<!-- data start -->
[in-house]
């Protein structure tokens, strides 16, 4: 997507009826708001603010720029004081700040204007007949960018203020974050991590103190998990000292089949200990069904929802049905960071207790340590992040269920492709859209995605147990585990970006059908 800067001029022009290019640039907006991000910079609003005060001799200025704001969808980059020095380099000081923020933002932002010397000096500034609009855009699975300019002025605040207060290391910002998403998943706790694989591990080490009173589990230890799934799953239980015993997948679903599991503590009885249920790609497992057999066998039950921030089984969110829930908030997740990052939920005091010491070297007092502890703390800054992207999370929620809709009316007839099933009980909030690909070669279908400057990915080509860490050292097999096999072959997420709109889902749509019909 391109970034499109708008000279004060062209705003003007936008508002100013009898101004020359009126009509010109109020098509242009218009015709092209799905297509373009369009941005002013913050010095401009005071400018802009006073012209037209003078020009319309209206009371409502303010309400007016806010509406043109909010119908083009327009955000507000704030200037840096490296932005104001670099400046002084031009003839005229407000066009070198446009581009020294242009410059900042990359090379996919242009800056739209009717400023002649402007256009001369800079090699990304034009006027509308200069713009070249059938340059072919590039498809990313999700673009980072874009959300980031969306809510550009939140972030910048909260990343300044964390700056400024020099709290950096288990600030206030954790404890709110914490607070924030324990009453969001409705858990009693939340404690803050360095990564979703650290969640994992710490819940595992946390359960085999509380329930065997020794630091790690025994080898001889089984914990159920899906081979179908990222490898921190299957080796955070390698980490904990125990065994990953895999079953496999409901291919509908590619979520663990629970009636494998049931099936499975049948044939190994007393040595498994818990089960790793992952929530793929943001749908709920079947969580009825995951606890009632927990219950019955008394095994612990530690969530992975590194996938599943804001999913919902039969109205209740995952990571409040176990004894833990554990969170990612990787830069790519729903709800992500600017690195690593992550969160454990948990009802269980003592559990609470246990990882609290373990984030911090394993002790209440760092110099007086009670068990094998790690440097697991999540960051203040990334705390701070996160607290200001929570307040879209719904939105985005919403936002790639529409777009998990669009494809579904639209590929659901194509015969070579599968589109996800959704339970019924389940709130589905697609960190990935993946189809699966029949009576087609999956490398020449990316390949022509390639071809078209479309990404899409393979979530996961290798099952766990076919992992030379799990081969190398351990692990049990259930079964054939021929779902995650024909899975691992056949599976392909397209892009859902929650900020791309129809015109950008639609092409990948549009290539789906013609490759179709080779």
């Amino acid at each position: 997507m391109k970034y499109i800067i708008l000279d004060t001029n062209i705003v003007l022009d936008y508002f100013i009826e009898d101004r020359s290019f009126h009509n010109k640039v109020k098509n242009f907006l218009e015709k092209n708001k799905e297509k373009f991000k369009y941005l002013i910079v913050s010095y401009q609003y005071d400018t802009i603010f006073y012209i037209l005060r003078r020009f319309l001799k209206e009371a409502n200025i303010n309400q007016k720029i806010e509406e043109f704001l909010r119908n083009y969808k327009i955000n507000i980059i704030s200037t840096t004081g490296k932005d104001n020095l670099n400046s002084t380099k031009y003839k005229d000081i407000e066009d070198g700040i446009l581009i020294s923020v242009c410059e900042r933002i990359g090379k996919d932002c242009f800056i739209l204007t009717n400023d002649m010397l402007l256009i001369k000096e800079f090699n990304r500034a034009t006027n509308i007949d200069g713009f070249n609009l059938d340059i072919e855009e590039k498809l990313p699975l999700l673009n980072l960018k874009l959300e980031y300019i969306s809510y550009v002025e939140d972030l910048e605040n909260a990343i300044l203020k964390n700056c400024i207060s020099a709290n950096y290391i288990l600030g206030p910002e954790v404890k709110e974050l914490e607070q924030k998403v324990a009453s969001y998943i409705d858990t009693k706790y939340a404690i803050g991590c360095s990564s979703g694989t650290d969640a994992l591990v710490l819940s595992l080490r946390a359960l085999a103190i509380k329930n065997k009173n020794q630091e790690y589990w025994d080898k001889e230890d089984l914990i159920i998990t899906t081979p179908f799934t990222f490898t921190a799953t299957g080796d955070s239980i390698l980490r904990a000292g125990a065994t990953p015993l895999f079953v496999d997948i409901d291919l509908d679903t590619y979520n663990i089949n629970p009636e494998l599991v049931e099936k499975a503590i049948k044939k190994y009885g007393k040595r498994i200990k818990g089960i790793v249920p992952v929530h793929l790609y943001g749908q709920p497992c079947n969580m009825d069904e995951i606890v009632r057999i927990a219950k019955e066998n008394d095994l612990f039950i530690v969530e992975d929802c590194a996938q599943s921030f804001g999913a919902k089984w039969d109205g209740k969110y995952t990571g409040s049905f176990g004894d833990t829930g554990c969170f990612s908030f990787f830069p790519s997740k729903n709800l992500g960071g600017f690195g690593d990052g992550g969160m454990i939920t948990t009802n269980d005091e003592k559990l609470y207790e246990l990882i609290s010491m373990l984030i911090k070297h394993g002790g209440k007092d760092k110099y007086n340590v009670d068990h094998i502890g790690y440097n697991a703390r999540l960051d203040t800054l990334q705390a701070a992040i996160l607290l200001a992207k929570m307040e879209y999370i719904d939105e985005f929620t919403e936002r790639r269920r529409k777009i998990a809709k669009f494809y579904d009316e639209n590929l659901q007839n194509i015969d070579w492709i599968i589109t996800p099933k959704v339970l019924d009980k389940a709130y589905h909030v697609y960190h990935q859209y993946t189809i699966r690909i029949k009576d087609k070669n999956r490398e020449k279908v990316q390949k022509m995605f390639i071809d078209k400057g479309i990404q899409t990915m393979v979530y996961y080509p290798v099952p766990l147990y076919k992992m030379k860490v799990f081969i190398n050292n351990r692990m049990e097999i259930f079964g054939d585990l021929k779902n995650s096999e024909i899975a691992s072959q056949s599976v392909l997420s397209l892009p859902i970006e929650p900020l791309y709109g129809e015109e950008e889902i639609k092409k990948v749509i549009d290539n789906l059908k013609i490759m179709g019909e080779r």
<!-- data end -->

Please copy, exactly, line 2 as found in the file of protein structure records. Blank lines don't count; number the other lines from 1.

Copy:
């Protein structure tokens, strides 16, 4: 997507009826708001603010720029004081700040204007007949960018203020974050991590103190998990000292089949200990069904929802049905960071207790340590992040269920492709859209995605147990585990970006059908 800067001029022009290019640039907006991000910079609003005060001799200025704001969808980059020095380099000081923020933002932002010397000096500034609009855009699975300019002025605040207060290391910002998403998943706790694989591990080490009173589990230890799934799953239980015993997948679903599991503590009885249920790609497992057999066998039950921030089984969110829930908030997740990052939920005091010491070297007092502890703390800054992207999370929620809709009316007839099933009980909030690909070669279908400057990915080509860490050292097999096999072959997420709109889902749509019909 391109970034499109708008000279004060062209705003003007936008508002100013009898101004020359009126009509010109109020098509242009218009015709092209799905297509373009369009941005002013913050010095401009005071400018802009006073012209037209003078020009319309209206009371409502303010309400007016806010509406043109909010119908083009327009955000507000704030200037840096490296932005104001670099400046002084031009003839005229407000066009070198446009581009020294242009410059900042990359090379996919242009800056739209009717400023002649402007256009001369800079090699990304034009006027509308200069713009070249059938340059072919590039498809990313999700673009980072874009959300980031969306809510550009939140972030910048909260990343300044964390700056400024020099709290950096288990600030206030954790404890709110914490607070924030324990009453969001409705858990009693939340404690803050360095990564979703650290969640994992710490819940595992946390359960085999509380329930065997020794630091790690025994080898001889089984914990159920899906081979179908990222490898921190299957080796955070390698980490904990125990065994990953895999079953496999409901291919509908590619979520663990629970009636494998049931099936499975049948044939190994007393040595498994818990089960790793992952929530793929943001749908709920079947969580009825995951606890009632927990219950019955008394095994612990530690969530992975590194996938599943804001999913919902039969109205209740995952990571409040176990004894833990554990969170990612990787830069790519729903709800992500600017690195690593992550969160454990948990009802269980003592559990609470246990990882609290373990984030911090394993002790209440760092110099007086009670068990094998790690440097697991999540960051203040990334705390701070996160607290200001929570307040879209719904939105985005919403936002790639529409777009998990669009494809579904639209590929659901194509015969070579599968589109996800959704339970019924389940709130589905697609960190990935993946189809699966029949009576087609999956490398020449990316390949022509390639071809078209479309990404899409393979979530996961290798099952766990076919992992030379799990081969190398351990692990049990259930079964054939021929779902995650024909899975691992056949599976392909397209892009859902929650900020791309129809015109950008639609092409990948549009290539789906013609490759179709080779």